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Aesthetics of Clarity and Confusion : Literature and Engagement Since Nietzsche and the Naturalists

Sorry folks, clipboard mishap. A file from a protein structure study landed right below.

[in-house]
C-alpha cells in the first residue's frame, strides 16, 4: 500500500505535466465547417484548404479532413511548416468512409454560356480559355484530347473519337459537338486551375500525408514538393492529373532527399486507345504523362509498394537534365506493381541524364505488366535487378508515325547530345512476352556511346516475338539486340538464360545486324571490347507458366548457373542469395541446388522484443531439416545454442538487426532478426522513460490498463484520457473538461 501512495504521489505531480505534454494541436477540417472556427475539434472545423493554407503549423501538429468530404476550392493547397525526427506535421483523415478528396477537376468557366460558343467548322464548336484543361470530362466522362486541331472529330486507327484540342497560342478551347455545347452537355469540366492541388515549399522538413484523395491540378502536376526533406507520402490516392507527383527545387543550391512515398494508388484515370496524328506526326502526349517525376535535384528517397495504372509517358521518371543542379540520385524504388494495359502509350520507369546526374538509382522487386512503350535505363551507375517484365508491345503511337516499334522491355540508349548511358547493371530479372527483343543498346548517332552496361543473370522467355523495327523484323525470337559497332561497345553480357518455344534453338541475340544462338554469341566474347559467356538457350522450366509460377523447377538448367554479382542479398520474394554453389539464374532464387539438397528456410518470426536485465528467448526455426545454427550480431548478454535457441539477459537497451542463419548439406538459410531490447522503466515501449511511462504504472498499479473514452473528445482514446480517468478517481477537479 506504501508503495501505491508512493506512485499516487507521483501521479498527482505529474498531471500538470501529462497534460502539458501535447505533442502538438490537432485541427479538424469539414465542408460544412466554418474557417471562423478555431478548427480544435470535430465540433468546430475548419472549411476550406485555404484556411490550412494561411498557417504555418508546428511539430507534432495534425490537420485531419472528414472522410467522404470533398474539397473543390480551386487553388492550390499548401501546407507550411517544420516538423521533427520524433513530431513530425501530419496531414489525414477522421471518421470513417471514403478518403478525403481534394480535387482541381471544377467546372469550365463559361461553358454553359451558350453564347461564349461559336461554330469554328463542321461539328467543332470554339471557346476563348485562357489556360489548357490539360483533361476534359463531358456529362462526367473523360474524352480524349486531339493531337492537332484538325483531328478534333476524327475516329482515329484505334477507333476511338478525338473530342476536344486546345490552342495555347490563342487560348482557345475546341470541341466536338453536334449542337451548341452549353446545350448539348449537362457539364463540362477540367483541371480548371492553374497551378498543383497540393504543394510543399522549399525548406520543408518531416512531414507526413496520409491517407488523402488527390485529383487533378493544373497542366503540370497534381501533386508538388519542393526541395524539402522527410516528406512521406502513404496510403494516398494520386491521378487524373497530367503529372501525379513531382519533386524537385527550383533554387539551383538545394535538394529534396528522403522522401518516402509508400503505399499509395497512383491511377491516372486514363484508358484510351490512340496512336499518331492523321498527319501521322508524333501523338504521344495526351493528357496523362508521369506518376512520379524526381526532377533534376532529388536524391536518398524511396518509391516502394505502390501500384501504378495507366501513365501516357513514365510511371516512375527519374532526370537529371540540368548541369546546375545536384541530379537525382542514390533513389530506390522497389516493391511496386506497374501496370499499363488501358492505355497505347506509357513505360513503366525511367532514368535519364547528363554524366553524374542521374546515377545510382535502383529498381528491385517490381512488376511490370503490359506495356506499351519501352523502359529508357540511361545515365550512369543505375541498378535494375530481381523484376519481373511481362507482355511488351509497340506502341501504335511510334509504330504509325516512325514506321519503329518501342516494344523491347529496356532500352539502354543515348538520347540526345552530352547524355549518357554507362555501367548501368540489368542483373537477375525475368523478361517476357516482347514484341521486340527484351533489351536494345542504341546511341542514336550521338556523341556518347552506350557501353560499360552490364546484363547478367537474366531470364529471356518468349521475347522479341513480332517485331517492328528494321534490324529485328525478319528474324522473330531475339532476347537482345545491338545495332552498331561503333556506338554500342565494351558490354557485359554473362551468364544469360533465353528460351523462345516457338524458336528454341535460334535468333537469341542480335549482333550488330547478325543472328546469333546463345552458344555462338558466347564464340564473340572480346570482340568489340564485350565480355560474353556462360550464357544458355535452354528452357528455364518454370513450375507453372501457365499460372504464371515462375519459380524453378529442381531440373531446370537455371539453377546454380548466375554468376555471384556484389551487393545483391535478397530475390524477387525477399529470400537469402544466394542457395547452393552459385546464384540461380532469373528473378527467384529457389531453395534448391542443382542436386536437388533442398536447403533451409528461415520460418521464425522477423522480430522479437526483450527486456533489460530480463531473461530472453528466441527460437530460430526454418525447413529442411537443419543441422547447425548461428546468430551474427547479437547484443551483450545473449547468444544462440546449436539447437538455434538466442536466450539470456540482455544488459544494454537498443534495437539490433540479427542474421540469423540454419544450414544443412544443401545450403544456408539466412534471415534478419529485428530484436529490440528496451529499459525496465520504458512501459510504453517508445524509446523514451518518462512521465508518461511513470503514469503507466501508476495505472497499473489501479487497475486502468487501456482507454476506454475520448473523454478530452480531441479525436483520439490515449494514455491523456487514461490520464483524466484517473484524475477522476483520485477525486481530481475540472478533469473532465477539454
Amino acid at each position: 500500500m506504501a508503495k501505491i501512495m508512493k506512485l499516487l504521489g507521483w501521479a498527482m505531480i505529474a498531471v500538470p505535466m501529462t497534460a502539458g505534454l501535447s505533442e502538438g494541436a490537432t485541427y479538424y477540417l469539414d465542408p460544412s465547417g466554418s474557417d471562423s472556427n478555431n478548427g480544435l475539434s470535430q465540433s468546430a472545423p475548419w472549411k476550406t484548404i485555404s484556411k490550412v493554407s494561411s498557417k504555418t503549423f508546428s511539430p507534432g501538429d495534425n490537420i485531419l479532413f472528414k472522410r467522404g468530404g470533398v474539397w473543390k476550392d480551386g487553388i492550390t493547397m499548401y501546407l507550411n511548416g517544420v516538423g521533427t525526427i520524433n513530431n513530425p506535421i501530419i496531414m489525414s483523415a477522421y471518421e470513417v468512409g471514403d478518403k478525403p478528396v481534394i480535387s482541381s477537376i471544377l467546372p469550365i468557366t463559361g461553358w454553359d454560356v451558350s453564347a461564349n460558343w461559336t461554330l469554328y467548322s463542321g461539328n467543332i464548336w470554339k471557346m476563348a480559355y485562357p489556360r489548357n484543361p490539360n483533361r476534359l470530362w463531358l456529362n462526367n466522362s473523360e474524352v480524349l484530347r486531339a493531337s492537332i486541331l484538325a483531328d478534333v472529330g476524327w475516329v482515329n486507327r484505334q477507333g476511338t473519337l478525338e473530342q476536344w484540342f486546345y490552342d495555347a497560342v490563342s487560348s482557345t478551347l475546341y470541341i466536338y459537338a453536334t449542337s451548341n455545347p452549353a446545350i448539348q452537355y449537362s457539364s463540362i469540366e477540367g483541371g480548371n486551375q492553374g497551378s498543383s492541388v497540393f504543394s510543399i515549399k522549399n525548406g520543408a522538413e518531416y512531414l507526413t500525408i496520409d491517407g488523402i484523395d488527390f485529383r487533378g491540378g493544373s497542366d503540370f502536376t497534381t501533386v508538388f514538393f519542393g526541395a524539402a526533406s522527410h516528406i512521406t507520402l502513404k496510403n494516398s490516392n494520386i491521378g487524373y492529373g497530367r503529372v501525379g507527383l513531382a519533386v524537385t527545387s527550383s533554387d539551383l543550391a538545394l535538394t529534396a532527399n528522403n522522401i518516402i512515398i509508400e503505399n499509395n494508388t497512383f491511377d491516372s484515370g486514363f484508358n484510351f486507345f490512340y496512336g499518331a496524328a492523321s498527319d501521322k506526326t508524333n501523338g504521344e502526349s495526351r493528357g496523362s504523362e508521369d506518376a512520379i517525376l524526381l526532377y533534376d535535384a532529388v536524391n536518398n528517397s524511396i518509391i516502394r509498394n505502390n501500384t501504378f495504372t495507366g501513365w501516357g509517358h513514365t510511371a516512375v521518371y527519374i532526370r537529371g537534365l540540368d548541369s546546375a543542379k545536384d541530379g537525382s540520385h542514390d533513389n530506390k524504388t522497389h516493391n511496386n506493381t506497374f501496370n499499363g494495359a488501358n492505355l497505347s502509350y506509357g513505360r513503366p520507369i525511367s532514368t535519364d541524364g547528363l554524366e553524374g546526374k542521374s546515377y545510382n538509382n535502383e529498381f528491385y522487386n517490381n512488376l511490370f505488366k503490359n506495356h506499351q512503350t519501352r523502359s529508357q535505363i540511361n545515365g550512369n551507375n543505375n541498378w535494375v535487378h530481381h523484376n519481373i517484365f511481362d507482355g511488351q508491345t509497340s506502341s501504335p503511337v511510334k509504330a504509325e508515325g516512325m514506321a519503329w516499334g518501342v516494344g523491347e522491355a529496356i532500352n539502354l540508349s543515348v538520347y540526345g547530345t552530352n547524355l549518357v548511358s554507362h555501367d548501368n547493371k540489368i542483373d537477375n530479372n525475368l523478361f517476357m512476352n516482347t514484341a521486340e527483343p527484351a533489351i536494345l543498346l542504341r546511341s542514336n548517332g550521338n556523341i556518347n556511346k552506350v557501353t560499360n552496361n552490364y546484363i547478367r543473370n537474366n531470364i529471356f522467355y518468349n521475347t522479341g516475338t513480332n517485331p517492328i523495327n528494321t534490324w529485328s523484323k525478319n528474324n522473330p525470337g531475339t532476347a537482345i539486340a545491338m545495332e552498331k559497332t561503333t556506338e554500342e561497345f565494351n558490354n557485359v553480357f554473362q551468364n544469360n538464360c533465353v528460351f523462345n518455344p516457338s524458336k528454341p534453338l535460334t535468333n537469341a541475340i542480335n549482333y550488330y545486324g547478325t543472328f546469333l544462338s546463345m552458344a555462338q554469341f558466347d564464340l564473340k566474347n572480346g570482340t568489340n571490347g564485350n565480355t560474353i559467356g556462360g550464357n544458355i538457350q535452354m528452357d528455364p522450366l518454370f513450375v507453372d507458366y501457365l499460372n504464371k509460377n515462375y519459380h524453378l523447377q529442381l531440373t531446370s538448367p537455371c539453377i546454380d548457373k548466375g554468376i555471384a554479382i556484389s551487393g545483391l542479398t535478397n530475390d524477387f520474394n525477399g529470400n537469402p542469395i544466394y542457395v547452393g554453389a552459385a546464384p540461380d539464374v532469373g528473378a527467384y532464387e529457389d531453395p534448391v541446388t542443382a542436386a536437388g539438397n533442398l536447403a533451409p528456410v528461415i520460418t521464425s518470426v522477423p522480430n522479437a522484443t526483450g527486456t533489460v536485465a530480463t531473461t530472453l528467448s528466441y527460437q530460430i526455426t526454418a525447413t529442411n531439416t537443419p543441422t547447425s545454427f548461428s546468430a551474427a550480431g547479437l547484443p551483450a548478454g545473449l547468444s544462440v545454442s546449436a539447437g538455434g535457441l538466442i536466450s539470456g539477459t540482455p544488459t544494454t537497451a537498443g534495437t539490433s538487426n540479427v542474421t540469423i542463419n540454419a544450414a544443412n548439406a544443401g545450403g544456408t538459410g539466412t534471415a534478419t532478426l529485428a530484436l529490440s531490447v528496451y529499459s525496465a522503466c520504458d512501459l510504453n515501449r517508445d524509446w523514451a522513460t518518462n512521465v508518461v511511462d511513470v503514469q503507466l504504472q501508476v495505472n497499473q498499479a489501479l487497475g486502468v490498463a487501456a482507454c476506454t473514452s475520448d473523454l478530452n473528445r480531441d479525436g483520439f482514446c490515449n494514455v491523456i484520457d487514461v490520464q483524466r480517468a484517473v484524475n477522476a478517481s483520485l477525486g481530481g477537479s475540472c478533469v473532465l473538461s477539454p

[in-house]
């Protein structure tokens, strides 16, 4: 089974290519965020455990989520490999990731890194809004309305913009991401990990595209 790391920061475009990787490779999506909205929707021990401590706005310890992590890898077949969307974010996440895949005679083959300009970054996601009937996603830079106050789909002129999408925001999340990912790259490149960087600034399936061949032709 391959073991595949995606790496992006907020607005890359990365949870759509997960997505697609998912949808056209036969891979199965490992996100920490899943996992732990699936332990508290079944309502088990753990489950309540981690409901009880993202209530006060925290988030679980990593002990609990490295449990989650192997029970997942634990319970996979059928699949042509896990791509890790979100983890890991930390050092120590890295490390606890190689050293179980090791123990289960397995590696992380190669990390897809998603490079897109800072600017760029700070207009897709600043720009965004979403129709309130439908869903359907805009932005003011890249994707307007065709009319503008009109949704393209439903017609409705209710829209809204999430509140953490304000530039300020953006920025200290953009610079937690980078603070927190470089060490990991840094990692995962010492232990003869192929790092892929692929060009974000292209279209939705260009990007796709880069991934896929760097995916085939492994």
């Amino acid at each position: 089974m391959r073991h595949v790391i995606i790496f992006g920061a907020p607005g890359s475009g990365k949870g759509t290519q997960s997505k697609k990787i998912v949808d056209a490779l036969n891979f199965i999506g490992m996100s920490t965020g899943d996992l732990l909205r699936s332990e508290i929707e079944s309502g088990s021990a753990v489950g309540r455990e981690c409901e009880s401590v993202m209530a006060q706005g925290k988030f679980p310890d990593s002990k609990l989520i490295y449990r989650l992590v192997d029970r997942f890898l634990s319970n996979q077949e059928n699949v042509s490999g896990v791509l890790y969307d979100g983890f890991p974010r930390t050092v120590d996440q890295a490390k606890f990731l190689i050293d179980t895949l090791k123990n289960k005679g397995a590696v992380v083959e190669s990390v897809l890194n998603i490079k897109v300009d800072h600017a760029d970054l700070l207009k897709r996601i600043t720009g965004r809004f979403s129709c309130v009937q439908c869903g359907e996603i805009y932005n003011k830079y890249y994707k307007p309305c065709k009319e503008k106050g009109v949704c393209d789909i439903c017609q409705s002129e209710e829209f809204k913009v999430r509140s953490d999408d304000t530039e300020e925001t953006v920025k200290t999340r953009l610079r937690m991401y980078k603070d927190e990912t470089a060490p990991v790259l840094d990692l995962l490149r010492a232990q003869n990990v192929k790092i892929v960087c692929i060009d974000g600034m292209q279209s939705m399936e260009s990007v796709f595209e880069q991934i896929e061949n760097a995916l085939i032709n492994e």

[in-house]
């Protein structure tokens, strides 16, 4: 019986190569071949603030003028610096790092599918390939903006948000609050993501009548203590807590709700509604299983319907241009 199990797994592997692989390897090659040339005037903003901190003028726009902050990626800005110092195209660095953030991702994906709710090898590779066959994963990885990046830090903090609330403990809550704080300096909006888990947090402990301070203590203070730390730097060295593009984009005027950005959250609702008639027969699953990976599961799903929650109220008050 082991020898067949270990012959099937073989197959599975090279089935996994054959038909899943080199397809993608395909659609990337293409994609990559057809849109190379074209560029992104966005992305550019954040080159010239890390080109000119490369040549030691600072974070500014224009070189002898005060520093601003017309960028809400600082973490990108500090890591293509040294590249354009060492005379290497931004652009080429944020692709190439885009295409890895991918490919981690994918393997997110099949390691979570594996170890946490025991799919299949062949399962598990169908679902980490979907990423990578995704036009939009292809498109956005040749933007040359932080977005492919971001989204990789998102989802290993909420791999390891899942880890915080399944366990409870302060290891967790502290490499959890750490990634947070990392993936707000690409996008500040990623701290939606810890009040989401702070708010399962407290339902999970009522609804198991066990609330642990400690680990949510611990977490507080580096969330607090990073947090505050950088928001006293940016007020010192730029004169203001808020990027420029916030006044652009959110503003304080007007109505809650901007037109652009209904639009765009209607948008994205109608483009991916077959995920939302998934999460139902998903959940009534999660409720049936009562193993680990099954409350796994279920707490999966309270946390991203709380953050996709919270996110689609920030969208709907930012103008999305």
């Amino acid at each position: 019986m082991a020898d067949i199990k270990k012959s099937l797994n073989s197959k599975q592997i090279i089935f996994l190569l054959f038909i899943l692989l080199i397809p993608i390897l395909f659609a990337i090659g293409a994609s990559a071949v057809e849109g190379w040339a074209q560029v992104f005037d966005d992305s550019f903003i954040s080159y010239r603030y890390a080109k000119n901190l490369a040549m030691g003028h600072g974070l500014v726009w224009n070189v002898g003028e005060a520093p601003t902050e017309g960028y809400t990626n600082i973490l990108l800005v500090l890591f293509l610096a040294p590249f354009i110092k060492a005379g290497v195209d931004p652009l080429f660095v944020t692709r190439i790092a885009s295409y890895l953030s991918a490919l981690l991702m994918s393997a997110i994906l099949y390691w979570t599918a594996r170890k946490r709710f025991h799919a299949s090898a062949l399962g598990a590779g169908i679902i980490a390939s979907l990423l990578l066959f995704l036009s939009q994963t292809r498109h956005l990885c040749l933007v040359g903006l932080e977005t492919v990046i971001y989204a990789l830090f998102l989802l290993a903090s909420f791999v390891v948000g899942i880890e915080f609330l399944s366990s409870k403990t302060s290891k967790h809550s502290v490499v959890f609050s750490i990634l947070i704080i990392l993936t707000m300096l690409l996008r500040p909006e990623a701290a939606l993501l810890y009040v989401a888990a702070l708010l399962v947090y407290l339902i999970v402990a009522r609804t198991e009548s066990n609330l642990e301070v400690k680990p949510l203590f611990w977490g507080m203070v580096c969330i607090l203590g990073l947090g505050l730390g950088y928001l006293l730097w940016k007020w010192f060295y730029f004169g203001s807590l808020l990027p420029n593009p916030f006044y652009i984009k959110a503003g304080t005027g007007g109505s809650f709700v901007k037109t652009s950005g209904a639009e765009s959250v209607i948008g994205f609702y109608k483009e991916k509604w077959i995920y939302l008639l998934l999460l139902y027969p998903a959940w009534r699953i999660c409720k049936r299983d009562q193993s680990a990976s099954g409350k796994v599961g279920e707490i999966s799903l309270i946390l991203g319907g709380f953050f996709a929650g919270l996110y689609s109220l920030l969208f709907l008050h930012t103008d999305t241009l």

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What should literature with political aims look like? This book traces two rival responses to this question, one prizing clarity and the other confusion, which have dominated political aesthetics since the late nineteenth century. Revisiting recurrences of the avant-garde experimentalism versus critical realism debates from the twentieth century, Geoffrey A. Baker highlights the often violent reductions at work in earlier debates. Instead of prizing one approach over the other, as many participants in those debates have done, Baker instead focuses instead on the manner in which the debate itself between these approaches continues to prove productive and enabling for politically engaged writers. This book thus offers a way beyond the simplistic polarity of realism vs. anti-realism in a study that is focused on influential strands of thought in England, France, and Germany and that covers well-known authors such as Zola, Nietzsche, Arnold, Mann, Brecht, Sartre, Adorno, Lukács, Beauvoir, Morrison, and Coetzee.